We’re stuck with certain realities. On a basic level, the meat-and-matter body is greatly influenced by gravity. Have fun freeing yourself from that. You were born into a certain family, with biological parents, and most likely siblings, cousins, aunts, and uncles.

Enjoying them is preferable to the contrary, especially with the holiday season swiftly approaching. Then, assuming you’re employed and not a solo excavator of Antarctic lands, working with certain people can present its own challenges, which are best remedied by long suffering, quick apologies and a commitment to better the institution for which your are putting in your hours. In marriage, the same is true of spouses. While we could still attempt to run away from these things, be it with an unhealthy addiction to movie-going, or even the help of various substances, it seems we experience the most pleasure when we commit to working through our momentary displeasure for the betterment of those to whom we are obligated. The fullness of life that God intended for us to have is best found when we choose to stand firm in standing with others, despite times of hardship. God designed us this way.

We’re committed, initially against our will, to life on earth. We were born and didn’t have much say in the matter. But when we embrace our lives here, God who created us can bless us with fullness of life. By working through things, we can build better, deeper connections with others and with our environment.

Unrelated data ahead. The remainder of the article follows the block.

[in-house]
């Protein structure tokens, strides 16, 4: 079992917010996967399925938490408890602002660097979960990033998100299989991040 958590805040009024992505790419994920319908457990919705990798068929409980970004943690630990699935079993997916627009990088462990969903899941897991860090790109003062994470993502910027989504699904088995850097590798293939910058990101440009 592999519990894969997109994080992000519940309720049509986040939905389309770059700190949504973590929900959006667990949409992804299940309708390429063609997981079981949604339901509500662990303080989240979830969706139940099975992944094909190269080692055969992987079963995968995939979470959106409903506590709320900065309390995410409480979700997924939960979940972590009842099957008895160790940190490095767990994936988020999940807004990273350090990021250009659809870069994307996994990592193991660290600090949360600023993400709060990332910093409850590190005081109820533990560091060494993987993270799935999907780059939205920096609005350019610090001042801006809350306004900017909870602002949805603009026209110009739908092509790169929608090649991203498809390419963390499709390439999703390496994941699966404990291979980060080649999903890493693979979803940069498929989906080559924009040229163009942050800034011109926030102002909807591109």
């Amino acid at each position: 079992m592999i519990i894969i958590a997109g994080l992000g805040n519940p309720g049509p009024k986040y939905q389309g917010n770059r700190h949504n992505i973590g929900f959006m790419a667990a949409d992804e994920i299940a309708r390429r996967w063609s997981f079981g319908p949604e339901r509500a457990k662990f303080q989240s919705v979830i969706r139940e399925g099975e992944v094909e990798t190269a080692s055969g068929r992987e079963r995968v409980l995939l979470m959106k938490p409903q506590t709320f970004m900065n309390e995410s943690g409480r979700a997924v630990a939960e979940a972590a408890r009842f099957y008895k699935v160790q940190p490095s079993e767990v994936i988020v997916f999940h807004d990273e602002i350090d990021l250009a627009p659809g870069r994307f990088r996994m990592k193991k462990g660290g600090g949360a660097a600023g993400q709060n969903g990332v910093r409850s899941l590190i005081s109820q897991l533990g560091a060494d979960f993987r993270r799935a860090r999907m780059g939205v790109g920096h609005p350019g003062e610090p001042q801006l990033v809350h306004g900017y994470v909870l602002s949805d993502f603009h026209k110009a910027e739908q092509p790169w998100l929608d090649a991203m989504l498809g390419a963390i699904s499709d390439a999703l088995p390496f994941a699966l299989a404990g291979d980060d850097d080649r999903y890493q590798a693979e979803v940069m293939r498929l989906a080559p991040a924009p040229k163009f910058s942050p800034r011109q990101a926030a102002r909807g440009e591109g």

The reason this holds true for us is because this system of commitment is based on a God who first made himself committed to us (I John 4:19). We believe that this is most greatly evidenced when we read about his promise to come be with us (Isaiah 9:6) and die for us (Daniel 9:26) to bring us back into a perfect relationship with him (Lamentations 5:21). Because of God’s absolute commitment to humanity, he sent his Son to sacrifice life in heaven and come to earth to die for us. None of us could stand before his holiness and know him and be reconciled to him otherwise. Yeshua (Jesus) wasn’t just a prophet or a great teacher. He carried the monstrous burden of atoning for humankind’s wrongdoing based on a commitment that he had to love us (John 3:16).

As we are entering a season of thanks and renewed relationships, would you consider, perhaps for the first time, reconciling your relationship with God? Not sure how?

Leave a comment below (we read every one of them) or chat live with us.

We trust that God will draw you nearer to himself if you are truly interested in the abundant life that comes in knowing and loving him.